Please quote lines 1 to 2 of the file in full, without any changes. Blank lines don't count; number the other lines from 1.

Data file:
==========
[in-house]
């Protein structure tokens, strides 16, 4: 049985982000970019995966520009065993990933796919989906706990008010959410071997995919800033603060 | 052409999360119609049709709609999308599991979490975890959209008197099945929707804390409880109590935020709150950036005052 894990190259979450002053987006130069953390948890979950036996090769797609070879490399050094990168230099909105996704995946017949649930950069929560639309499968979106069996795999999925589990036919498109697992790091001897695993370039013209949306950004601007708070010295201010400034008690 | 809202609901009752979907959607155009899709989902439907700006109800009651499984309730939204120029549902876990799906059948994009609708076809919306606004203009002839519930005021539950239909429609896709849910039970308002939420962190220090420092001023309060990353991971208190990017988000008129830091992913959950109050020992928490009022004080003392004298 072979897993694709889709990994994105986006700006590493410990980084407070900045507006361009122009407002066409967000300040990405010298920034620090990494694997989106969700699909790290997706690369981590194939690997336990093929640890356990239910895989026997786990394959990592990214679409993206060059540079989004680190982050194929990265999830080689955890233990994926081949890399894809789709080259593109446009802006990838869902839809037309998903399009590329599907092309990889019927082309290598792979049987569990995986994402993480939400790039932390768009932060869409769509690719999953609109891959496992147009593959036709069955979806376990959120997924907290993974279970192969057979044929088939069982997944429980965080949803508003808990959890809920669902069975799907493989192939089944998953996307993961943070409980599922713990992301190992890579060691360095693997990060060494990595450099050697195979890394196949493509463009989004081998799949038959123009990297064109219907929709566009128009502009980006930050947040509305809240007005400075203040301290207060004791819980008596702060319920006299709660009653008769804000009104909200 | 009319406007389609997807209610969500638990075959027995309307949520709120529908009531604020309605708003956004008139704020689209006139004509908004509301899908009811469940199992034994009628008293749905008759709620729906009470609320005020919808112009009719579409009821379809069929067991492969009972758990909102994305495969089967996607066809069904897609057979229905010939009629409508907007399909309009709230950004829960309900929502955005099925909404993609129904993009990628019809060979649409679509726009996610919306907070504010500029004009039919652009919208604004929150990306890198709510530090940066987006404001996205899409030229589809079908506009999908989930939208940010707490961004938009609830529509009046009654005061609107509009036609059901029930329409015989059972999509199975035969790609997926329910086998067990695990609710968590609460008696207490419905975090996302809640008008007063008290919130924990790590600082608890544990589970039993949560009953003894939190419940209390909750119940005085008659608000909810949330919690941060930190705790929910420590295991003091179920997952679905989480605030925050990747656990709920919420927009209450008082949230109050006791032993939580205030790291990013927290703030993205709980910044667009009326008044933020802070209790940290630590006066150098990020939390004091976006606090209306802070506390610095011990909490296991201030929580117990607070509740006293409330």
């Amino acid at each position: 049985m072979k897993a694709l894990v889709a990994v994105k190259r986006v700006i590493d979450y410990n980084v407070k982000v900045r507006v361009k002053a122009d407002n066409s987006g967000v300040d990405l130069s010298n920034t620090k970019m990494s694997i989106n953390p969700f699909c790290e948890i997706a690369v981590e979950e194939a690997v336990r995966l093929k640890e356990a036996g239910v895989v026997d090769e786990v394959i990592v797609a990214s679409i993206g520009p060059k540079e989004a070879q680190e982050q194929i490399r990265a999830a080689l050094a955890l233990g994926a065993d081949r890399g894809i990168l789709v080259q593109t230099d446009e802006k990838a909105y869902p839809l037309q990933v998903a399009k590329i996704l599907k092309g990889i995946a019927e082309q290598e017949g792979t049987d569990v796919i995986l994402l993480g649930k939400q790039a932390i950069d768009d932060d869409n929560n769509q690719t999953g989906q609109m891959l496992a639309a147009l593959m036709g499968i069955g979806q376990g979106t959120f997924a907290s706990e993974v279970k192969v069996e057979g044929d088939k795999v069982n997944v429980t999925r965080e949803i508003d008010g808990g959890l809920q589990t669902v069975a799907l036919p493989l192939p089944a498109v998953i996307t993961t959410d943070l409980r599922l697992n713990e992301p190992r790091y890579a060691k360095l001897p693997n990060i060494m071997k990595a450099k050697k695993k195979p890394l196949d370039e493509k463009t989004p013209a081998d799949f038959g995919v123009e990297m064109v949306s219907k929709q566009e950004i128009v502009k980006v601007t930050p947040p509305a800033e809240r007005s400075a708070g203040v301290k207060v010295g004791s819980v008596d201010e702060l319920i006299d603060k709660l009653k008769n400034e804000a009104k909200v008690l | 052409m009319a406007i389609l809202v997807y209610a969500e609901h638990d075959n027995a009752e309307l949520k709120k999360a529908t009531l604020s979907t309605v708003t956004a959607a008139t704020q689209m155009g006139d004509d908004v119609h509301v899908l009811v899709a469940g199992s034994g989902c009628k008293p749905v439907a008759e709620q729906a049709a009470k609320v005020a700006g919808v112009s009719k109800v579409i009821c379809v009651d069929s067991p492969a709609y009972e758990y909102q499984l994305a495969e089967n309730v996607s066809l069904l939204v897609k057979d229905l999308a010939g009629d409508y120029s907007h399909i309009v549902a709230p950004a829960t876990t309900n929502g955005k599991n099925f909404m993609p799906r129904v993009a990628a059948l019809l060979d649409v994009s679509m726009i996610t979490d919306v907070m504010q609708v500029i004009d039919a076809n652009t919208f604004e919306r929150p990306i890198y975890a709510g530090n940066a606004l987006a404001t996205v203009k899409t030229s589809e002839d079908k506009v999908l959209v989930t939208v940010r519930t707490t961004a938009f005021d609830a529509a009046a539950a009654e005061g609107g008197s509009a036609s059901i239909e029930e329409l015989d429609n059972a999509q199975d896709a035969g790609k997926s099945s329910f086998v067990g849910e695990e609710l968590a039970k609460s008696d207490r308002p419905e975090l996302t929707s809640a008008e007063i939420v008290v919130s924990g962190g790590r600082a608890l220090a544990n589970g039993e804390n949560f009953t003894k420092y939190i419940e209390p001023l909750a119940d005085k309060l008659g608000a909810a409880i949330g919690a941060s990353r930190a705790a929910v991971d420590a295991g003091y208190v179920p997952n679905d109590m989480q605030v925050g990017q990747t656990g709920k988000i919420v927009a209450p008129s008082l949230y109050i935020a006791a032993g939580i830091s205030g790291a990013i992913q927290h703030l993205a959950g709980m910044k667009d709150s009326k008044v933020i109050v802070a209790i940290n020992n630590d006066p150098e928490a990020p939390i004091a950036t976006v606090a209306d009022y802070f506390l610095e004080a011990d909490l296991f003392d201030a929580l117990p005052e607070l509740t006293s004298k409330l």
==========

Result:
[in-house]
């Protein structure tokens, strides 16, 4: 049985982000970019995966520009065993990933796919989906706990008010959410071997995919800033603060 | 052409999360119609049709709609999308599991979490975890959209008197099945929707804390409880109590935020709150950036005052 894990190259979450002053987006130069953390948890979950036996090769797609070879490399050094990168230099909105996704995946017949649930950069929560639309499968979106069996795999999925589990036919498109697992790091001897695993370039013209949306950004601007708070010295201010400034008690 | 809202609901009752979907959607155009899709989902439907700006109800009651499984309730939204120029549902876990799906059948994009609708076809919306606004203009002839519930005021539950239909429609896709849910039970308002939420962190220090420092001023309060990353991971208190990017988000008129830091992913959950109050020992928490009022004080003392004298 072979897993694709889709990994994105986006700006590493410990980084407070900045507006361009122009407002066409967000300040990405010298920034620090990494694997989106969700699909790290997706690369981590194939690997336990093929640890356990239910895989026997786990394959990592990214679409993206060059540079989004680190982050194929990265999830080689955890233990994926081949890399894809789709080259593109446009802006990838869902839809037309998903399009590329599907092309990889019927082309290598792979049987569990995986994402993480939400790039932390768009932060869409769509690719999953609109891959496992147009593959036709069955979806376990959120997924907290993974279970192969057979044929088939069982997944429980965080949803508003808990959890809920669902069975799907493989192939089944998953996307993961943070409980599922713990992301190992890579060691360095693997990060060494990595450099050697195979890394196949493509463009989004081998799949038959123009990297064109219907929709566009128009502009980006930050947040509305809240007005400075203040301290207060004791819980008596702060319920006299709660009653008769804000009104909200 | 009319406007389609997807209610969500638990075959027995309307949520709120529908009531604020309605708003956004008139704020689209006139004509908004509301899908009811469940199992034994009628008293749905008759709620729906009470609320005020919808112009009719579409009821379809069929067991492969009972758990909102994305495969089967996607066809069904897609057979229905010939009629409508907007399909309009709230950004829960309900929502955005099925909404993609129904993009990628019809060979649409679509726009996610919306907070504010500029004009039919652009919208604004929150990306890198709510530090940066987006404001996205899409030229589809079908506009999908989930939208940010707490961004938009609830529509009046009654005061609107509009036609059901029930329409015989059972999509199975035969790609997926329910086998067990695990609710968590609460008696207490419905975090996302809640008008007063008290919130924990790590600082608890544990589970039993949560009953003894939190419940209390909750119940005085008659608000909810949330919690941060930190705790929910420590295991003091179920997952679905989480605030925050990747656990709920919420927009209450008082949230109050006791032993939580205030790291990013927290703030993205709980910044667009009326008044933020802070209790940290630590006066150098990020939390004091976006606090209306802070506390610095011990909490296991201030929580117990607070509740006293409330």